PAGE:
How To Bring Wine On An Airplane

I was traveling to Paris and I wanted to return with French wines that I wouldn't be able to find at home in NYC. (See: French wines 101) But did I really want to deal with the hassle of figuring out how? Some friends had recently returned from a trip to Sicily and broke out a bottle at a dinner party that damn near knocked me over, so I was inspired. In fact, I went to the source and asked them how they did it.

The answer was simple, but not necessarily self-explanatory. They loaned me a hard-shell suitcase, and I countered with a promise that should the bottles survive the trip, one of them would be reserved for my friends. I followed these tips, and after I spell them out for you, I'll share the results of my self-importing experiment.


(*I ain't talking duty-free here. This is for those who want to return from a trip with obscure/hard-to-find bottles. Also, disclaimer: laws about exporting wine vary by country, so do your research and be smart and discreet.)

  1. Procure a hard-shell suitcase. A small to medium size is best, because even at 750 ml per bottle, wines can get heavy. If you don't already own one or can't borrow one, a decent hard-shell case can be had for about $300.

  2. Don't skimp. Remember: that suitcase will be carrying wines that will likely be worth anywhere from $200 to $2,000, so you shouldn't use a case that will crack or come undone when Jacques or Giovanni the baggage handler tosses your precious cargo onto the belt.

  3. Find a specialty wine store. Either before you travel or while you're there, find a wine store that specializes in organic, biodynamic, or boutique wines. You're making an effort, so there's no point bringing back wines that you could find at home. If you have a great bottle at dinner, ask the waiter or sommelier for recommendations about where to buy.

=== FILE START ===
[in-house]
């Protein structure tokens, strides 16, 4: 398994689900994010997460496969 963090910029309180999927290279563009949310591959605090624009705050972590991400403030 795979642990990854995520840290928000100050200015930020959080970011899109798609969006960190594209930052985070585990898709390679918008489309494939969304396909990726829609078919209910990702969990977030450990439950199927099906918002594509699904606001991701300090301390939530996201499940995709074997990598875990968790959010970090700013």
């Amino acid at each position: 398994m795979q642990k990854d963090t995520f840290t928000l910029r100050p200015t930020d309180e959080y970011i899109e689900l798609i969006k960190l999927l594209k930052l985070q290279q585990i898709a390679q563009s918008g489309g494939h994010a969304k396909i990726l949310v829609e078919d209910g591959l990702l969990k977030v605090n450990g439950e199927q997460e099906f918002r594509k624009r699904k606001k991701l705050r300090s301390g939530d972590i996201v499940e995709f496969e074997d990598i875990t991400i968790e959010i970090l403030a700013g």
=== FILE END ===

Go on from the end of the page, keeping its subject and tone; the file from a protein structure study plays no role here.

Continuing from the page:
4. Don't go overboard. You'll be able to fit about six or seven bottles in a medium-sized bag, but any more than that and you may be leaving a bottle behind for the maid at your hotel.

  5. Use your dirty laundry. OK, here's the part that the girlfriend or wife might find distasteful. Use a sock or two as a layer of cushioning around each bottle, then whatever leftover bits of laundry that you wouldn't mind losing in the event of breakage or leakage. You can also procure cardboard sleeves when you're buying the bottles if you think ahead.

  6. Test the load. OK, so you've packed it all up—six or seven bottles of rare juice that will blow away guests at your next dinner party. Screw Robert Parker; he couldn't find these wines if he tried. But to make sure they get home safe, just toss the case around a little in the hotel and see how it's holding up. Ready to go?

  7. Act casual. At check-in, the best bet is to treat your luggage like any other piece of luggage. Just put it up on the scale and look disinterested. Don't mention that you have wine or throw out nervous-sounding questions.

  8. Hope for the best. With these tips, you're almost guaranteed to get your wine across the pond safely in its bottle. And the feeling of opening that case when you get home to find your wines intact provides a unique adrenaline surge.

As for me, I returned from Paris with seven bottles, five from the excellent wine shop that's affiliated with Daniel Rose's must-visit restaurant Spring, and two from the serious oenophile spot Saturne. All were either biodynamic, organic, or natural, and aside from the gift bottle, all are waiting patiently in my wine rack for their moment of truth. Santé!

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